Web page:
Unfortunately, I would never get that chance. As soon as I arrived at the offices of the First Maintenance Battalion to check in, I was directed to a desk with a phone and a computer. Thinking it was just a matter of time before I got to the motor pool, I did what I was told. Several months later, which included several weeks of KP duty (kitchen prep/cleaning at the chow hall) I asked my CO for a meeting. In that meeting I told him about my desire to actually be in the motor pool working on the trucks, in my MOS. I explained how well I did in training and that I was ready.

What he said to me has stuck in my mind all these years. It was the first big disappointment with the military and I was clearly shown where my place was in it. His response to me was, "You don't want to work in the motor pool with all of those guys." I told him that with all due respect if I didn't I wouldn't have trained for it. It went in one ear and out the other.

My idea of the military was shattered. I gave up inside and just did what I needed to do. I ended up choosing to be honorably discharged when I became pregnant with my son. At that point, the thought of leaving him to do a year long tour overseas was just too unbearable and that's exactly what I was facing.

The month spent apart from him when he was 9 months old was heart wrenching. I remember calling home and talking to my then husband (nope, I'm not a gold star), listening to him tell me about my son waiting for me at the front window, clutching my robe. The tears poured down my cheeks. I hated every moment of it. But, I did it.

I'm thankful I had this experience in life. It taught me a lot of things not only about life but about myself. I'm also thankful I didn't have to endure any combat or dangerous situations. I have family members that have. My Grandfather served in World War II and Korea. He was a Marine paratrooper. My other Grandfather was a cook in the Marines. My uncle served 3 tours in Vietnam. I can't even begin to, nor would I want to even try to, understand what it was like for them. Growing up, I watched them try to deal with the aftermath. I heard stories of attempted suicide. One of them involved my toddler self walking in on one of them holding a gun to themselves. Thankfully, I have no recollection of it.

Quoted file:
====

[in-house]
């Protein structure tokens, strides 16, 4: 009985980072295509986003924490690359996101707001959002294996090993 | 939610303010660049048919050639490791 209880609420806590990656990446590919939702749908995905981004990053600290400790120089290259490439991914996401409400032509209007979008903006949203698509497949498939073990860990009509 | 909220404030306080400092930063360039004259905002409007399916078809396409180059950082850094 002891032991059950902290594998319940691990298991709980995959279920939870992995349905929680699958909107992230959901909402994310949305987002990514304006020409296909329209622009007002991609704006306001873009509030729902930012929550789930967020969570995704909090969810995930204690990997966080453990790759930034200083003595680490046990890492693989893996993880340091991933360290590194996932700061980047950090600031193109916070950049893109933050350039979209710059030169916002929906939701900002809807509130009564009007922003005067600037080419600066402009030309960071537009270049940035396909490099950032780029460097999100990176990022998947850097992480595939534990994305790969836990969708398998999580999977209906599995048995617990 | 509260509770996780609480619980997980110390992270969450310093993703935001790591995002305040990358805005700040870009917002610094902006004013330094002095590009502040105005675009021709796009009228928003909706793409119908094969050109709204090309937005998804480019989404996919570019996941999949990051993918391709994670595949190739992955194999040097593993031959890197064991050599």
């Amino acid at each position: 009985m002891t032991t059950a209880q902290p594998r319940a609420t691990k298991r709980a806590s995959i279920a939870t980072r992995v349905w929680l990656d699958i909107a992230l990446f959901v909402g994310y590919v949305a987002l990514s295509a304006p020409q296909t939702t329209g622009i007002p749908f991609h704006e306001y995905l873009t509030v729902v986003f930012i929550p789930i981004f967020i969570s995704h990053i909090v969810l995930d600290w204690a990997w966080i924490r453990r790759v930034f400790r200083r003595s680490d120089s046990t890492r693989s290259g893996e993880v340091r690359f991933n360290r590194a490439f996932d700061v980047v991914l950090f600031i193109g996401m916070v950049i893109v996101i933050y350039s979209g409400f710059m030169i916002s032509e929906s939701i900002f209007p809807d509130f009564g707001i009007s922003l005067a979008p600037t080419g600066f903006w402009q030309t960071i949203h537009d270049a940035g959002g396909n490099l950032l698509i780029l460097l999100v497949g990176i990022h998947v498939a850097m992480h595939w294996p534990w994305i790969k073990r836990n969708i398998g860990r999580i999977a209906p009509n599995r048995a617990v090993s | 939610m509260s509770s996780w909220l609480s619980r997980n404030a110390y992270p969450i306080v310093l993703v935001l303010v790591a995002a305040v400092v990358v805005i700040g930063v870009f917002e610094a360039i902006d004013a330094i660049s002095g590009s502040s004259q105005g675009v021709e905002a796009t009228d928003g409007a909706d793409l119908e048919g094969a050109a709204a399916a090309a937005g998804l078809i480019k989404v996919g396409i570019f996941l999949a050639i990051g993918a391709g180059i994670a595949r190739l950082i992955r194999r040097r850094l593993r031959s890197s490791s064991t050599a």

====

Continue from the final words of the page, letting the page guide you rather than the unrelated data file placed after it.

Post Traumatic Stress Syndrome is a real thing. Mental injuries are real and our veterans suffer from them day in and day out. Not only are our veterans suffering from it, their families and communities are suffering. It's only been recently that the US Government has finally begun to accept this fact. I wish they could have done it sooner before so many lives were lost.

Please, go check out the challenge and the program that started it all go to 22kill.com. Join in on the challenge, as well.

Semper Fi.

2 comments:

  1. Wow, Wendi. I remember your disappointment while in the Military (as well as your experience in the Base Dentist chair - Yikes!), and how I felt it was a sad example of discrimination in our military. I've seen you take gasoline engines apart and put them back together. They (the military) have no idea what they turned their back on. I'm so proud of you taking part in raising awareness about PTSD. You rock.

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    1. Oh man! Yeah. Dental extractions while in boot camp are not fun. Specially when you don't know about them until you're sitting in the dental chair! Also, thank you. I was a damn good mechanic and they did miss out.